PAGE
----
The only other signed piece by Ghisi is a (damaged) sword hilt in the Budapest Museum, dated 1570 (inventory number unknown).
- W. Boeheim, 'Meister der Waffenschmiedekunst, vom XIV. bis ins XVIII, Jahrhundert Ein Beitrag zur Gesischichte der Kunst und der Kunsthandwerks', Berlin 1897, p.76
- Charles Hercules Read, 'The Waddesdon Bequest: Catalogue of the Works of Art bequeathed to the British Museum by Baron Ferdinand Rothschild, M.P., 1898', London, 1902, no. 5, pl.III
- G.F. Laking, 'A Record of European Arms and Armour Through Seven Centuries', London 1920-22, vol. IV, pp. 230-1 and fig. 1302
- O.M. Dalton, 'The Waddesdon Bequest', 2nd edn (rev), British Museum, London, 1927, no.5
- J.G. Mann, 'The Lost Armoury of the Gonzagas, Part II., The Libro Aquila' in The Archaeological Journal, vol. 100, 1943, p.39 and pl. XLIV
- C. von Lutzow, 'Kunst und Kunstgewerbe auf der Wiener Weltausstellung 1873', Leipzig 1975, p. 500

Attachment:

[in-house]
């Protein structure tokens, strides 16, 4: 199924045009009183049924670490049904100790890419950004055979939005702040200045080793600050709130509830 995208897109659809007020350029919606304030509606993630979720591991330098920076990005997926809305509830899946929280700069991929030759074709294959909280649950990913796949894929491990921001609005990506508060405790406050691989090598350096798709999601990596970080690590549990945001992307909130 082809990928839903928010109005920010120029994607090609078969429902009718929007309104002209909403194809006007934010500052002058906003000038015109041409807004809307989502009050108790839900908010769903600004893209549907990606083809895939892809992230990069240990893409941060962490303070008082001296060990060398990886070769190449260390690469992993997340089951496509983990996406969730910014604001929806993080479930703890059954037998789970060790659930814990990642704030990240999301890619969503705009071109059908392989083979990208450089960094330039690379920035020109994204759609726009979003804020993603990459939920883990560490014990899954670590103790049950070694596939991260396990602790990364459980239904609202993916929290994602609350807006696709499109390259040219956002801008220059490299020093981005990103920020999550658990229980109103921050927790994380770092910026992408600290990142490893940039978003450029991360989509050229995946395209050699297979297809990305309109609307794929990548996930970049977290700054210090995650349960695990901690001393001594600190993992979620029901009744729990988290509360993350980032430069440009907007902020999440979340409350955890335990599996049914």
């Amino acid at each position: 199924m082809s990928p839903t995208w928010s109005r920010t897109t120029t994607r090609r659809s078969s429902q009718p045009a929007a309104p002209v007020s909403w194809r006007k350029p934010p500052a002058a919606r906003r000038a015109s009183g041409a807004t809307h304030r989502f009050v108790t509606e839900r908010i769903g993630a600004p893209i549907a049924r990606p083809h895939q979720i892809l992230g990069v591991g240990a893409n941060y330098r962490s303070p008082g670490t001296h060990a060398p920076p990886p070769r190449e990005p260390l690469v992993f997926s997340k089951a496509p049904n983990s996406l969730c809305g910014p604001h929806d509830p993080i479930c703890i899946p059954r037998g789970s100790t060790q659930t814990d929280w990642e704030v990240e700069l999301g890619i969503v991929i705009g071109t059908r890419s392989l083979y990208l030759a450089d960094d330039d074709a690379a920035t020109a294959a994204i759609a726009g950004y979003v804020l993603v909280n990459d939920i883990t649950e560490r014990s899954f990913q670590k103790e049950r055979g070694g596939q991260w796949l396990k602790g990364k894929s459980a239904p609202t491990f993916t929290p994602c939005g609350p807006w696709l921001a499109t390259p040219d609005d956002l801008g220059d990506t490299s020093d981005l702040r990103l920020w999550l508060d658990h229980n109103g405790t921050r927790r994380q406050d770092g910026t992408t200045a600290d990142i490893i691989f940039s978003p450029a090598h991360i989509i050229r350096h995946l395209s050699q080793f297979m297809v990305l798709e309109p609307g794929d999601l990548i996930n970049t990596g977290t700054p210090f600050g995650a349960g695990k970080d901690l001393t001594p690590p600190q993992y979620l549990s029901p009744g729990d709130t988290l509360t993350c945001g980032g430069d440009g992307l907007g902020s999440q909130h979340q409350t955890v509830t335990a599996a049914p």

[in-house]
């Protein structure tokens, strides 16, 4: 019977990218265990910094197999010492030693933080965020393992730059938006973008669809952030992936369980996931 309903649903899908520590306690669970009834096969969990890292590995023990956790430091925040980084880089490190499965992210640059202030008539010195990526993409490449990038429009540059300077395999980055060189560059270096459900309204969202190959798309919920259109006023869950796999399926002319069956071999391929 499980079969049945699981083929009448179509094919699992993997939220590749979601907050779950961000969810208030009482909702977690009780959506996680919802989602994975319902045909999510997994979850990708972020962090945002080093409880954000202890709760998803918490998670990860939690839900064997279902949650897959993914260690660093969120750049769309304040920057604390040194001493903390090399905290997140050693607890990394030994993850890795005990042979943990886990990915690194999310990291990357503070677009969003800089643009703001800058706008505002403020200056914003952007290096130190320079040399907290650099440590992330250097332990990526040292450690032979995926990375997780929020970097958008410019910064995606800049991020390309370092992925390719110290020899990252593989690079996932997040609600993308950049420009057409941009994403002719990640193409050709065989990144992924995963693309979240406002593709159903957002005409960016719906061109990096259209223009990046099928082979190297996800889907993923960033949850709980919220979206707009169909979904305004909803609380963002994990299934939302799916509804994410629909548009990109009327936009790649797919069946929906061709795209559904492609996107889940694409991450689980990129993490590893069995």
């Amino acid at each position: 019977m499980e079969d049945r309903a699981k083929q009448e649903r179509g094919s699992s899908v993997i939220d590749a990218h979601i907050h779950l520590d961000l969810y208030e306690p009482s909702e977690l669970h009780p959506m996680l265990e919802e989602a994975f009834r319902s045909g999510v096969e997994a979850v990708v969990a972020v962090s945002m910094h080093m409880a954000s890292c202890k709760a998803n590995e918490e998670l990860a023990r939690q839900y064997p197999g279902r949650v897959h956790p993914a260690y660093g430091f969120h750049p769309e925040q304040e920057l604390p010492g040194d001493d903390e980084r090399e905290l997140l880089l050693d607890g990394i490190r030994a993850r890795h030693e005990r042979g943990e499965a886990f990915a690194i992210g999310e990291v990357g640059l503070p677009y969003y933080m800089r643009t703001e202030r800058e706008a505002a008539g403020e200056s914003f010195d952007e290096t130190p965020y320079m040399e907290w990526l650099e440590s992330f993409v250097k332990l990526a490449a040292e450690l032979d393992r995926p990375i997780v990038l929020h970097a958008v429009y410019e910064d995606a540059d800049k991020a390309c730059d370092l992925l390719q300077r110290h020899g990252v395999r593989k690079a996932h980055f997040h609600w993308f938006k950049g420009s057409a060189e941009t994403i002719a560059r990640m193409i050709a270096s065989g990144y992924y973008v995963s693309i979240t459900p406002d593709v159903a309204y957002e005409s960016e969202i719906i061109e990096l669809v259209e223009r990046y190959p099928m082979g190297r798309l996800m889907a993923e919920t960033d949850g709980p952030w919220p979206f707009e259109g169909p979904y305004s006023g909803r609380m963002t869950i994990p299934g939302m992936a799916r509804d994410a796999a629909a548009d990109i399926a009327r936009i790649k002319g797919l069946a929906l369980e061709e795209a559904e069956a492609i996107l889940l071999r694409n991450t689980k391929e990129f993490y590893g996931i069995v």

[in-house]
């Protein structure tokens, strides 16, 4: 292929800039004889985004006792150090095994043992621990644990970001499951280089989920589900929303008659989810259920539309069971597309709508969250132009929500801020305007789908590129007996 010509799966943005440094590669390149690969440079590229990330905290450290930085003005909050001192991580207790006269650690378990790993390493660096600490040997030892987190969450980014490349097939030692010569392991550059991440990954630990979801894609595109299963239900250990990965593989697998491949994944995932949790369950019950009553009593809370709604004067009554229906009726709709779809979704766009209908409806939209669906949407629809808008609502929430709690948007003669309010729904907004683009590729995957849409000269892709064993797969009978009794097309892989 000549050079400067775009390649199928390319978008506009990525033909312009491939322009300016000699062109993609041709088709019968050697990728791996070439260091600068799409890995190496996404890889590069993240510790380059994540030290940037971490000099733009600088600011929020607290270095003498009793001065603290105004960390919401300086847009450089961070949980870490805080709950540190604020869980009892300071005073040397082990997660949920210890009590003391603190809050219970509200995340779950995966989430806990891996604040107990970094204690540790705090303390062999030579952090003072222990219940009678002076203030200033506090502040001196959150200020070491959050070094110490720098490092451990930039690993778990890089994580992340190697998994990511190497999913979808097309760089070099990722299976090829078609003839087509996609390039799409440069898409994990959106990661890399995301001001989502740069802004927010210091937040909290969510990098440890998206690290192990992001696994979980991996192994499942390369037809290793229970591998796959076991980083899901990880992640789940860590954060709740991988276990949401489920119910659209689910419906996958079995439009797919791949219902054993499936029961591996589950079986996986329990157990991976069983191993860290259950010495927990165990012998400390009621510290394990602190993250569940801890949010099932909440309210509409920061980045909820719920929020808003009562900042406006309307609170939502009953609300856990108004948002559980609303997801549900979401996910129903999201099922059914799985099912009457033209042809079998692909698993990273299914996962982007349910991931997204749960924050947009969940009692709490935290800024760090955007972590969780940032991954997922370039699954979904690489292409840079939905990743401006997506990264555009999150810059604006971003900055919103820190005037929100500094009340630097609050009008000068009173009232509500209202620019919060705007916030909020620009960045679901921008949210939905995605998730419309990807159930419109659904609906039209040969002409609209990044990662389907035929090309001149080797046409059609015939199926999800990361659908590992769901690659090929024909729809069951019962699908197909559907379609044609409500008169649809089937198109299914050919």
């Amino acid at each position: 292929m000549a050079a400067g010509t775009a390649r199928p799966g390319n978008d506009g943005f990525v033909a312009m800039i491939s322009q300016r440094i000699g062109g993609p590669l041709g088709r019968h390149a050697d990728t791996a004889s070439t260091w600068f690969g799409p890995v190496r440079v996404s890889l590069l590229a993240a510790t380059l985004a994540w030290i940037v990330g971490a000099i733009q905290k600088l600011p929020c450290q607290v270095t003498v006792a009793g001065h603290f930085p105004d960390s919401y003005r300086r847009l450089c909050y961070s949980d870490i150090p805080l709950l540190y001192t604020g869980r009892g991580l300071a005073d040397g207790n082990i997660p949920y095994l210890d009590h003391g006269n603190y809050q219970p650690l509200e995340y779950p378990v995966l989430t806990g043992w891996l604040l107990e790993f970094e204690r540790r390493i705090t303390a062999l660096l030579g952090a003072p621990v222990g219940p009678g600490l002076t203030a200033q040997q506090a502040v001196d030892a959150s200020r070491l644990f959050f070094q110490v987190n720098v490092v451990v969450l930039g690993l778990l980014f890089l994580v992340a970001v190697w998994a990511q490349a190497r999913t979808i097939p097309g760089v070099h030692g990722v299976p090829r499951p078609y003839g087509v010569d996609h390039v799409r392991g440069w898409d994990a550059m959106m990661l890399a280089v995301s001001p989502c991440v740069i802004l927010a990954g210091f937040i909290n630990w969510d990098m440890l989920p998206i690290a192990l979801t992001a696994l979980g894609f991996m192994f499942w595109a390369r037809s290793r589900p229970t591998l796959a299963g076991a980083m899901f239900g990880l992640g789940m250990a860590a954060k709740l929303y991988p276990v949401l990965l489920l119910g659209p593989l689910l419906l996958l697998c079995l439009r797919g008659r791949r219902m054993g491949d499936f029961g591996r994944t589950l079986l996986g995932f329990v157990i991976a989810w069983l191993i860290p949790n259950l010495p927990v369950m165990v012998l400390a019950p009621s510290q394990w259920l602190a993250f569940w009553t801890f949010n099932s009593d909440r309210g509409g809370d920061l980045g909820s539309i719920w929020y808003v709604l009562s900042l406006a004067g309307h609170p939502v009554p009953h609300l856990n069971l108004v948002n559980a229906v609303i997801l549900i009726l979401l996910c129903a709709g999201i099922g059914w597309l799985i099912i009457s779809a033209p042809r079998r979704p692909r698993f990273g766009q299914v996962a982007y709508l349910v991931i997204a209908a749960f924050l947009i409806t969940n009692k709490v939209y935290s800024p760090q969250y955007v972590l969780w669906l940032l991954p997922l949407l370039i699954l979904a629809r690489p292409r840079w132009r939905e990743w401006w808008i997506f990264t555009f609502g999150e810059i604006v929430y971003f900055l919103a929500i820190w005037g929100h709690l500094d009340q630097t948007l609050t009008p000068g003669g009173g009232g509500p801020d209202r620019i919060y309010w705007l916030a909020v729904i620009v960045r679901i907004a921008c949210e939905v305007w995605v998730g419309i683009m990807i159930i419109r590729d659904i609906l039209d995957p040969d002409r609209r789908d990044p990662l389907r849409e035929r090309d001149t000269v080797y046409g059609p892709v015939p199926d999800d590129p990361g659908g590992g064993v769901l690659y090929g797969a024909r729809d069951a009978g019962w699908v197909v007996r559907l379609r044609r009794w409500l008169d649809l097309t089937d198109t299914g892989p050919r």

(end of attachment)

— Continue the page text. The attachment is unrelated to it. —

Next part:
- H. Tait, 'The Waddesdon Bequest', BM London 1981, p. 60, fig. 39 and pl.XIIB
- M. Bury, 'The Print in Italy', British Museum, London, 2007, pp.29-32 & cat. 15
- Dora Thornton, 'A Rothschild Renaissance: Treasures from the Waddesdon Bequest', British Museum, London, 2015, pp.318-325.
For further discussion on Milanese parade armour see: J.Godoy & S. Leydi, 'Parures Triumphales, Le maniérisme dans l'art de l'armure italienne', exhibition catalogue, Musées d'art et d'histoire, Geneva, 2003, pp. 11-12.
- Read 1902: Read, Charles Hercules, The Waddesdon Bequest. Catalogue of the Works of Art Bequeathed to the British Museum by Baron Ferdinand Rothschild, M.P., 1898, London, BMP, 1902
- Dalton 1927: Dalton, Ormonde Maddock, The Waddesdon Bequest : jewels, plate, and other works of art bequeathed by Baron Ferdinand Rothschild., London, BMP, 1927
- Bury 2001: Bury, Michael, The Print in Italy: 1550-1620, London, British Museum, 2001